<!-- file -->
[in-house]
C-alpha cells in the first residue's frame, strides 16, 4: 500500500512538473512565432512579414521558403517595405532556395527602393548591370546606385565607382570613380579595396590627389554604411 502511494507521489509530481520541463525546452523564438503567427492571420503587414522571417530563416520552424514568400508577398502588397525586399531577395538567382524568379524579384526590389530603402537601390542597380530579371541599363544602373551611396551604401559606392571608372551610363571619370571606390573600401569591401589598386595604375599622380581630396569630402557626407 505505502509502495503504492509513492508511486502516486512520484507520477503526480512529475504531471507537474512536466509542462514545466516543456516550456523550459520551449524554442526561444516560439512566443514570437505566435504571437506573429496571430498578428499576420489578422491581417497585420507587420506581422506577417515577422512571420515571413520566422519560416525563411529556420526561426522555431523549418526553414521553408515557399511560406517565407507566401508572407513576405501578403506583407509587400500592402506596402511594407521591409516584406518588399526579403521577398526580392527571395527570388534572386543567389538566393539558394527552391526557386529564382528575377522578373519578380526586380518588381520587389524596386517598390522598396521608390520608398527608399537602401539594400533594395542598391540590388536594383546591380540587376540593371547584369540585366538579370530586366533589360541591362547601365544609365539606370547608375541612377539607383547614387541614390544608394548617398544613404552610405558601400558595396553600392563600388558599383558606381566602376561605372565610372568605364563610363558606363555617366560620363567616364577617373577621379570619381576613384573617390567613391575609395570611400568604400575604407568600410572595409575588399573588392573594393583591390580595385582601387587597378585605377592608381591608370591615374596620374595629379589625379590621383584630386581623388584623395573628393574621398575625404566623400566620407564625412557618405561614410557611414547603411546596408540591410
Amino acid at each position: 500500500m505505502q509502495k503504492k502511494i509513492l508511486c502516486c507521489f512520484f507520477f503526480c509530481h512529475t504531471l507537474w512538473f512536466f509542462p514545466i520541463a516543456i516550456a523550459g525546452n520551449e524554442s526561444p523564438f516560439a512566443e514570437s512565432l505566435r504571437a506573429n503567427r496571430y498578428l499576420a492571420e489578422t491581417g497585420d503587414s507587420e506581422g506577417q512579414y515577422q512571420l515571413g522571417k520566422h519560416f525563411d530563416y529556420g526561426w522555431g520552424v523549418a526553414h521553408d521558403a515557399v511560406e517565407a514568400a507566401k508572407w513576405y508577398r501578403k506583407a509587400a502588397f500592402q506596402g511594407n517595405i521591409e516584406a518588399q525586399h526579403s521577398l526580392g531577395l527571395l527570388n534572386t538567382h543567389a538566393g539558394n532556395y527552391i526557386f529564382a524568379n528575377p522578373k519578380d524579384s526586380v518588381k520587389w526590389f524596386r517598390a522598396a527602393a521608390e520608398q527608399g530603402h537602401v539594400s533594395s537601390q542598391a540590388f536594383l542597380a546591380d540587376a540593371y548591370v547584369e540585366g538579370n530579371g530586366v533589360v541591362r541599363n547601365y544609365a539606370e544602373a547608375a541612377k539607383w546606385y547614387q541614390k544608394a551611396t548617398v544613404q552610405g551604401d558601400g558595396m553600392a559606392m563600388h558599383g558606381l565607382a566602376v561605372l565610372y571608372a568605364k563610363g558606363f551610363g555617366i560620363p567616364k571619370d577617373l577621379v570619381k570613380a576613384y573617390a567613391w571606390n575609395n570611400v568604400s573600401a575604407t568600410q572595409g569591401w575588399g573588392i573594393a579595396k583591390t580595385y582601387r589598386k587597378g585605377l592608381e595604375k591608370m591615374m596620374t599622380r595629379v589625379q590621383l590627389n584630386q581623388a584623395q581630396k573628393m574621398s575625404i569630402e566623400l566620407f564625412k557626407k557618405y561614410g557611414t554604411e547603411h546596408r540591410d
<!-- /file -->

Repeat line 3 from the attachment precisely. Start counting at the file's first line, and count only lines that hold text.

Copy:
Amino acid at each position: 500500500m505505502q509502495k503504492k502511494i509513492l508511486c502516486c507521489f512520484f507520477f503526480c509530481h512529475t504531471l507537474w512538473f512536466f509542462p514545466i520541463a516543456i516550456a523550459g525546452n520551449e524554442s526561444p523564438f516560439a512566443e514570437s512565432l505566435r504571437a506573429n503567427r496571430y498578428l499576420a492571420e489578422t491581417g497585420d503587414s507587420e506581422g506577417q512579414y515577422q512571420l515571413g522571417k520566422h519560416f525563411d530563416y529556420g526561426w522555431g520552424v523549418a526553414h521553408d521558403a515557399v511560406e517565407a514568400a507566401k508572407w513576405y508577398r501578403k506583407a509587400a502588397f500592402q506596402g511594407n517595405i521591409e516584406a518588399q525586399h526579403s521577398l526580392g531577395l527571395l527570388n534572386t538567382h543567389a538566393g539558394n532556395y527552391i526557386f529564382a524568379n528575377p522578373k519578380d524579384s526586380v518588381k520587389w526590389f524596386r517598390a522598396a527602393a521608390e520608398q527608399g530603402h537602401v539594400s533594395s537601390q542598391a540590388f536594383l542597380a546591380d540587376a540593371y548591370v547584369e540585366g538579370n530579371g530586366v533589360v541591362r541599363n547601365y544609365a539606370e544602373a547608375a541612377k539607383w546606385y547614387q541614390k544608394a551611396t548617398v544613404q552610405g551604401d558601400g558595396m553600392a559606392m563600388h558599383g558606381l565607382a566602376v561605372l565610372y571608372a568605364k563610363g558606363f551610363g555617366i560620363p567616364k571619370d577617373l577621379v570619381k570613380a576613384y573617390a567613391w571606390n575609395n570611400v568604400s573600401a575604407t568600410q572595409g569591401w575588399g573588392i573594393a579595396k583591390t580595385y582601387r589598386k587597378g585605377l592608381e595604375k591608370m591615374m596620374t599622380r595629379v589625379q590621383l590627389n584630386q581623388a584623395q581630396k573628393m574621398s575625404i569630402e566623400l566620407f564625412k557626407k557618405y561614410g557611414t554604411e547603411h546596408r540591410d